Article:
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Re: [SUSE Linux Users] where is PATH=$PATH:/.... ??

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  • horrorvacui@gmx.net
    On Wed, 01 Nov 2006 06:52:39 -0000 ... It seems like over the past ten years you ve had much more luck than brains... Time you started pushing the balance
    Message 1 of 5 , Nov 1, 2006
      On Wed, 01 Nov 2006 06:52:39 -0000
      "jerome" <romansky2002@...> wrote:

      > Einsteinwitz, thanks for your reply!
      >
      > Eeeek! I've been discovered. Yep running as root and have been doing
      > so for the past ten years -- nothing bad has happened to me (yet). Am
      > I lucky or are you extra extra cautious?

      It seems like over the past ten years you've had much more luck than
      brains... Time you started pushing the balance towards brains.

      To run as root is the first impulse of a newbie who notices, for sake
      of an example, that he can't access his cd-writer as a normal user. The
      newbie usually also doesn't know, or bother to find out, that it's
      possible to selectively or generally allow access to almost anything he
      needs. So he continues running as root, asking for trouble. That you
      have managed to keep it up for so long without any major damage is a
      mystery to me. Are you sure really nothing happened - mind you, having
      to re-install the OS every now and then may be normal practice for
      other OSes, with GNU/Linux it is a doubleplusungood thing to happen.

      Running as non-root simply reduces the damage any of the possible
      factors - programming errors, the net and last but not least, yourself
      - can cause. Try to delete important files as a normal user and you
      will fail, as root, you will not. Reducing the level of access to your
      system is a very effective safety net, and - contrary to other OSes
      already mentioned - it also doesn't cripple your system. So there's no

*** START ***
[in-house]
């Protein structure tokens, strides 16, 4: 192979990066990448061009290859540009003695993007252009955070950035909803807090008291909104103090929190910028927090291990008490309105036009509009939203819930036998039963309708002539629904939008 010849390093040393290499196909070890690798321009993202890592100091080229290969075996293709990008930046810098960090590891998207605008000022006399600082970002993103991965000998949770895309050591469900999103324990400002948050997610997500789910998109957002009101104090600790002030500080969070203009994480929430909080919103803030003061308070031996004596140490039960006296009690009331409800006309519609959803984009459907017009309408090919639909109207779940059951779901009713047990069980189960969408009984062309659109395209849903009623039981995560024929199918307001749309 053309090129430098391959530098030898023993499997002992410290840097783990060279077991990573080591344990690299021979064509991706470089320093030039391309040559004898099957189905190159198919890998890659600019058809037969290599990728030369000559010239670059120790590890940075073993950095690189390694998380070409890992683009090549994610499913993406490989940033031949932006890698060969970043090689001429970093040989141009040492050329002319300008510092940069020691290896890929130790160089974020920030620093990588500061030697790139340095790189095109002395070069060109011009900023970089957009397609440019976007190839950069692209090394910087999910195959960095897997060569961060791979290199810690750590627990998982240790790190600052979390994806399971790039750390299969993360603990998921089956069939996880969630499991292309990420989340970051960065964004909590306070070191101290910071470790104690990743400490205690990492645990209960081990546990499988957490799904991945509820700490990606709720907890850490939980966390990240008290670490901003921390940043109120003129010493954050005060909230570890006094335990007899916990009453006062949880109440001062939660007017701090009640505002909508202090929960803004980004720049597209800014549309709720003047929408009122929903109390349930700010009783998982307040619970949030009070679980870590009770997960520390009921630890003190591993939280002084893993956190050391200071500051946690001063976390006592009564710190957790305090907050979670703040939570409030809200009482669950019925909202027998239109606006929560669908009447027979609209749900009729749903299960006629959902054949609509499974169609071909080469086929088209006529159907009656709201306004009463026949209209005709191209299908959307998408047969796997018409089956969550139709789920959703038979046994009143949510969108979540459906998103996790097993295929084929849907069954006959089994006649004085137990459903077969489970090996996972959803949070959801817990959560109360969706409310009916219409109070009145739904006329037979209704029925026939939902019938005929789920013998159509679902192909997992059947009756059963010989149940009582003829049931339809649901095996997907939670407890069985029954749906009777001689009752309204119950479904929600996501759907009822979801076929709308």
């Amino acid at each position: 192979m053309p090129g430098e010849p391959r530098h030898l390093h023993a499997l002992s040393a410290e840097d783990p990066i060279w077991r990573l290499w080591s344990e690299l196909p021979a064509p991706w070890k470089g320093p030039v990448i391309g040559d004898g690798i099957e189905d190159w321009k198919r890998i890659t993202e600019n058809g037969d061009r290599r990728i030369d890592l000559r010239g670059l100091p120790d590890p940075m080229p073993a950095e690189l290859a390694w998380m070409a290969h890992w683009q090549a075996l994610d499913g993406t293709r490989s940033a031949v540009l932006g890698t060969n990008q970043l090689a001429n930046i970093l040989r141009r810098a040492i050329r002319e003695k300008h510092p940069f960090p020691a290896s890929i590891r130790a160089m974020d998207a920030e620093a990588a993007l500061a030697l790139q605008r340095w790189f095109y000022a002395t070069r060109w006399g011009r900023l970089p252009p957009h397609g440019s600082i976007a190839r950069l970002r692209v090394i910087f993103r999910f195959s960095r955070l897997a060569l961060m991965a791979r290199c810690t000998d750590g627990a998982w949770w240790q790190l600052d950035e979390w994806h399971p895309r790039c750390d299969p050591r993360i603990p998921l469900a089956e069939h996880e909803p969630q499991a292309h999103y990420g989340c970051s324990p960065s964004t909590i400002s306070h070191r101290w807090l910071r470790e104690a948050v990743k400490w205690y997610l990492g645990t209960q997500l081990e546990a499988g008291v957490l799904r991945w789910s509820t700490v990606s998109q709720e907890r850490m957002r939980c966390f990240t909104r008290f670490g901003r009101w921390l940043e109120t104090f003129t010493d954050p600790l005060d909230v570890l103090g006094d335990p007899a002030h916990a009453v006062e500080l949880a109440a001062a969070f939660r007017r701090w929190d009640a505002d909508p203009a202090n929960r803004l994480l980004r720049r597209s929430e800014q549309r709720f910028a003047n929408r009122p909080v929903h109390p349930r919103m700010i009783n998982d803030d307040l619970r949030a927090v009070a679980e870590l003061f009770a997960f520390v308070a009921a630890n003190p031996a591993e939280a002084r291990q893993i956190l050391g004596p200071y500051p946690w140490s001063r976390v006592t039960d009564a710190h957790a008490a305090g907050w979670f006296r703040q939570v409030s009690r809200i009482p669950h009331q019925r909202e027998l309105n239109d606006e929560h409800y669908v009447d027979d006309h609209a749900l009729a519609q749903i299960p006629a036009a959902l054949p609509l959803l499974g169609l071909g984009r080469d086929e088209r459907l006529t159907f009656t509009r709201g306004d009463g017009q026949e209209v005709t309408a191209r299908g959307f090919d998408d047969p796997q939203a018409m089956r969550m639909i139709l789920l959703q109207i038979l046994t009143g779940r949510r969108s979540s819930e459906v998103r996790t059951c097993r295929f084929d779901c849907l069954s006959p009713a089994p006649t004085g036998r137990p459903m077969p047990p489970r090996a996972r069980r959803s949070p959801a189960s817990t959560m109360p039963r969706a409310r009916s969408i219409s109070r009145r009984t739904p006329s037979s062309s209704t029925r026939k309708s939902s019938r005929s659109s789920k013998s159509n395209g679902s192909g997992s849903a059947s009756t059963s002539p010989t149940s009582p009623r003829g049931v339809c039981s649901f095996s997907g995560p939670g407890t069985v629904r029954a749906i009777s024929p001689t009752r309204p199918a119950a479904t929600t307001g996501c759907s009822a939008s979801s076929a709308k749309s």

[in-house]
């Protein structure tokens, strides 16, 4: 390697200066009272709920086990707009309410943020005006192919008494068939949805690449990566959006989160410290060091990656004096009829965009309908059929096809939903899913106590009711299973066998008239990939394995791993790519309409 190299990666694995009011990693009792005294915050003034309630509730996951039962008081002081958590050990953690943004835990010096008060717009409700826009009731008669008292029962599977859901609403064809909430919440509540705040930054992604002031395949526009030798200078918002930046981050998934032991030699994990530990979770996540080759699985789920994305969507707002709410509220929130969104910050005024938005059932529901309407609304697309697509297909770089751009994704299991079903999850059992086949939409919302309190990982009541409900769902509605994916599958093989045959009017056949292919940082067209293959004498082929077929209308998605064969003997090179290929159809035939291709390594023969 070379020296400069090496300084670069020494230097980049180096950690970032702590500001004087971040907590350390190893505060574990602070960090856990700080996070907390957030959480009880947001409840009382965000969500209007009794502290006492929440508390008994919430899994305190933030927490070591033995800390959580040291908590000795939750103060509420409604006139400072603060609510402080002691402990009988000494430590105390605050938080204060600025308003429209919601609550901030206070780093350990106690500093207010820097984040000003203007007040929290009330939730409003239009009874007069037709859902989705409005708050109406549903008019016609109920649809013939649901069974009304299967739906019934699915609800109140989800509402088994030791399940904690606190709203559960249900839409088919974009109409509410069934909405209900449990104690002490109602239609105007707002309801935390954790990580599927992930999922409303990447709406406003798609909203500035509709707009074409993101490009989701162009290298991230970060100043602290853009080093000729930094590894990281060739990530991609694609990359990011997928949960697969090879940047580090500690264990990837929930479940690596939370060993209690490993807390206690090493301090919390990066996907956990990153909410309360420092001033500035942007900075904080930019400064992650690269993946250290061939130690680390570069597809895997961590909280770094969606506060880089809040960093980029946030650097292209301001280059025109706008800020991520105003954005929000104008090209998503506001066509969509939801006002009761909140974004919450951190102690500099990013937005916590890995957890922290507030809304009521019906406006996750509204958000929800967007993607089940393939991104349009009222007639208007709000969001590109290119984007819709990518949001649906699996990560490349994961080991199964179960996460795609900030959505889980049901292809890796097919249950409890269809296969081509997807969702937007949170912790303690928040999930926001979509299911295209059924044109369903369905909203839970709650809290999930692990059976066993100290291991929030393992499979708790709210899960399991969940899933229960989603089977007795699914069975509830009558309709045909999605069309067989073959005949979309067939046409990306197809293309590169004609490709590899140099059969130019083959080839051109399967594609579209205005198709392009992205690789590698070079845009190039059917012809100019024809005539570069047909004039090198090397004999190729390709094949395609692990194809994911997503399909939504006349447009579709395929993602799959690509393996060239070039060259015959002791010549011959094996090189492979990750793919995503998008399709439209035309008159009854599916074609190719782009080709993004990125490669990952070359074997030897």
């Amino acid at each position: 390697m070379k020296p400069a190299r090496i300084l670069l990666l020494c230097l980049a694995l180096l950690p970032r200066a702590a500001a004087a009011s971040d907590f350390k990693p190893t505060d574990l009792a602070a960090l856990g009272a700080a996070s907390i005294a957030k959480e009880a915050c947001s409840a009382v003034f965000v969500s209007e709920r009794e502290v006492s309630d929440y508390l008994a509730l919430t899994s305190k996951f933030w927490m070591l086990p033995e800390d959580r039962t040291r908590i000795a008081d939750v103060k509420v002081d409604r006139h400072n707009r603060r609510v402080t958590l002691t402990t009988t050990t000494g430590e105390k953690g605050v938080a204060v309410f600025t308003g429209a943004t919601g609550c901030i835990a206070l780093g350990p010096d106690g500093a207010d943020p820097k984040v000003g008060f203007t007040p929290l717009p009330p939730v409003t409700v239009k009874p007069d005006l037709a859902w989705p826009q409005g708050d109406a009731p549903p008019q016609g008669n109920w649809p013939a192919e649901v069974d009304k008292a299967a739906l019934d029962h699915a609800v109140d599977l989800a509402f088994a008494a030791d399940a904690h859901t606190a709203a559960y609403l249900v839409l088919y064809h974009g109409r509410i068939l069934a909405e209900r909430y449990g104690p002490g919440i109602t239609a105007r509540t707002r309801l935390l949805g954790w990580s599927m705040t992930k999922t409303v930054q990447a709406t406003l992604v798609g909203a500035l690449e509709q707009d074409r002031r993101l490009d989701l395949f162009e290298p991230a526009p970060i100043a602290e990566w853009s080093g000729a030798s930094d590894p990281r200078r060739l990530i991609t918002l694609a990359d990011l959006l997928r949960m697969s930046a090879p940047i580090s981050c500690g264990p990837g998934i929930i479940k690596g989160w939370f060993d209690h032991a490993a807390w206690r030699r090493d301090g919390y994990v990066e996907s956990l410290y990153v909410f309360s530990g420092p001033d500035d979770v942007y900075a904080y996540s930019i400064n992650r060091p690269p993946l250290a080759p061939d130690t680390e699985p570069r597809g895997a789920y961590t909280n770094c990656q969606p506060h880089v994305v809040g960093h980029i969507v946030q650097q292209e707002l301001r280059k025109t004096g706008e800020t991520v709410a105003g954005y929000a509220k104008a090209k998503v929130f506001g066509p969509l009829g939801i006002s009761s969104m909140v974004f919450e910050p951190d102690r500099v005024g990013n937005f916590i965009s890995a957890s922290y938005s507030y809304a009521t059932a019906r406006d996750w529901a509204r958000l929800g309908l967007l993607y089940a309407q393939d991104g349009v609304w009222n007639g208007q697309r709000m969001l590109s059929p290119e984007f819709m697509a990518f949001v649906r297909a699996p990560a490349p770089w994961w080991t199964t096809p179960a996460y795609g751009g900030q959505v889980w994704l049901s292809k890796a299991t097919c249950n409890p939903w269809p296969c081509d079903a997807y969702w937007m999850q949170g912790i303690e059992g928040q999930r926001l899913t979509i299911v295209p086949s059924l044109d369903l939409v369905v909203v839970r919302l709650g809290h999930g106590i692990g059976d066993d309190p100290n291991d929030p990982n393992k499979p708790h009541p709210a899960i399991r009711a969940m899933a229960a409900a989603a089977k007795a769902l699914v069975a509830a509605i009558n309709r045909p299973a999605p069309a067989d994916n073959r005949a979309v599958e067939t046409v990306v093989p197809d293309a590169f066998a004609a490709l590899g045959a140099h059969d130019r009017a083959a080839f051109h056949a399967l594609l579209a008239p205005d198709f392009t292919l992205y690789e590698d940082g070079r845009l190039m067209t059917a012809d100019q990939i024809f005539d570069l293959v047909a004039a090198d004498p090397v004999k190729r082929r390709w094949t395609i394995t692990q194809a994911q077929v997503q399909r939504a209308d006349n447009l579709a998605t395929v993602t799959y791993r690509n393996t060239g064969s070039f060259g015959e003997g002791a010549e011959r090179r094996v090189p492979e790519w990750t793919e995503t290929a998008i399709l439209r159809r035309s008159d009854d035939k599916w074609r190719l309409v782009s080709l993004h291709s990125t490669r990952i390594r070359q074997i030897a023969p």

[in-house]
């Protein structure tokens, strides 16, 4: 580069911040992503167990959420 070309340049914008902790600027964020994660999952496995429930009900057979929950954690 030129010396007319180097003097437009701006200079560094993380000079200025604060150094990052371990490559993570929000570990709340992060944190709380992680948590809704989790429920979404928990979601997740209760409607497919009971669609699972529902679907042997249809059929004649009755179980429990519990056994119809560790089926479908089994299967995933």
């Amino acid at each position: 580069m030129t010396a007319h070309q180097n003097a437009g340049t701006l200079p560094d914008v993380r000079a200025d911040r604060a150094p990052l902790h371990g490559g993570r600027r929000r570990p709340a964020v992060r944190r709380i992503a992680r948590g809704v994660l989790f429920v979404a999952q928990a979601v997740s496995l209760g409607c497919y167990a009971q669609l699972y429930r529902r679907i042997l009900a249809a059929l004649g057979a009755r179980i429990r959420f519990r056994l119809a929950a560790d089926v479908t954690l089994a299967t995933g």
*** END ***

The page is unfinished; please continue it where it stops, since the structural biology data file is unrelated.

reason not to use it.

      Cheers
      --
      Horror Vacui

      War Is Peace
      Freedom Is Slavery
      Ignorance Is Strength
    • ROLAND L BEHUNIN
      Hello, I have been installing new distributions of SUSE every year or two. However, I found that if you partition your hard drive so you have one partiton as
      Message 2 of 5 , Nov 1, 2006
        Hello,

        I have been installing new distributions of SUSE every year or two. However, I found that if you partition your hard drive so you have one partiton as a /home to keep your data in, and do not overwrite or format that partition you can upgrade from one distribution to another and not loose your data.

        (From Suse 9.1 to Suse 10.0, or from SUSE to Ubuntu, or come back form Ubuntu to SUSE).

        When I attempted to share the home partiton between two seperate distributions, the computer sort of went nuts...

        roland

        -----Original Message-----
        From: "horrorvacui@..." <horrorvacui@...>
        To: suselinuxusers@yahoogroups.com
        Date: Wed, 1 Nov 2006 13:59:36 +0100
        Subject: Re: [SUSE Linux Users] where is PATH=$PATH:/.... ??

        On Wed, 01 Nov 2006 06:52:39 -0000
        "jerome" <romansky2002@...> wrote:

        > Einsteinwitz, thanks for your reply!
        >
        > Eeeek! I've been discovered. Yep running as root and have been doing
        > so for the past ten years -- nothing bad has happened to me (yet). Am
        > I lucky or are you extra extra cautious?

        It seems like over the past ten years you've had much more luck than
        brains... Time you started pushing the balance towards brains.

        To run as root is the first impulse of a newbie who notices, for sake
        of an example, that he can't access his cd-writer as a normal user. The
        newbie usually also doesn't know, or bother to find out, that it's
        possible to selectively or generally allow access to almost anything he
        needs. So he continues running as root, asking for trouble. That you
        have managed to keep it up for so long without any major damage is a
        mystery to me. Are you sure really nothing happened - mind you, having
        to re-install the OS every now and then may be normal practice for
        other OSes, with GNU/Linux it is a doubleplusungood thing to happen.

        Running as non-root simply reduces the damage any of the possible
        factors - programming errors, the net and last but not least, yourself
        - can cause. Try to delete important files as a normal user and you
        will fail, as root, you will not. Reducing the level of access to your
        system is a very effective safety net, and - contrary to other OSes
        already mentioned - it also doesn't cripple your system. So there's no
        reason not to use it.

        Cheers
        --
        Horror Vacui

        War Is Peace
        Freedom Is Slavery
        Ignorance Is Strength
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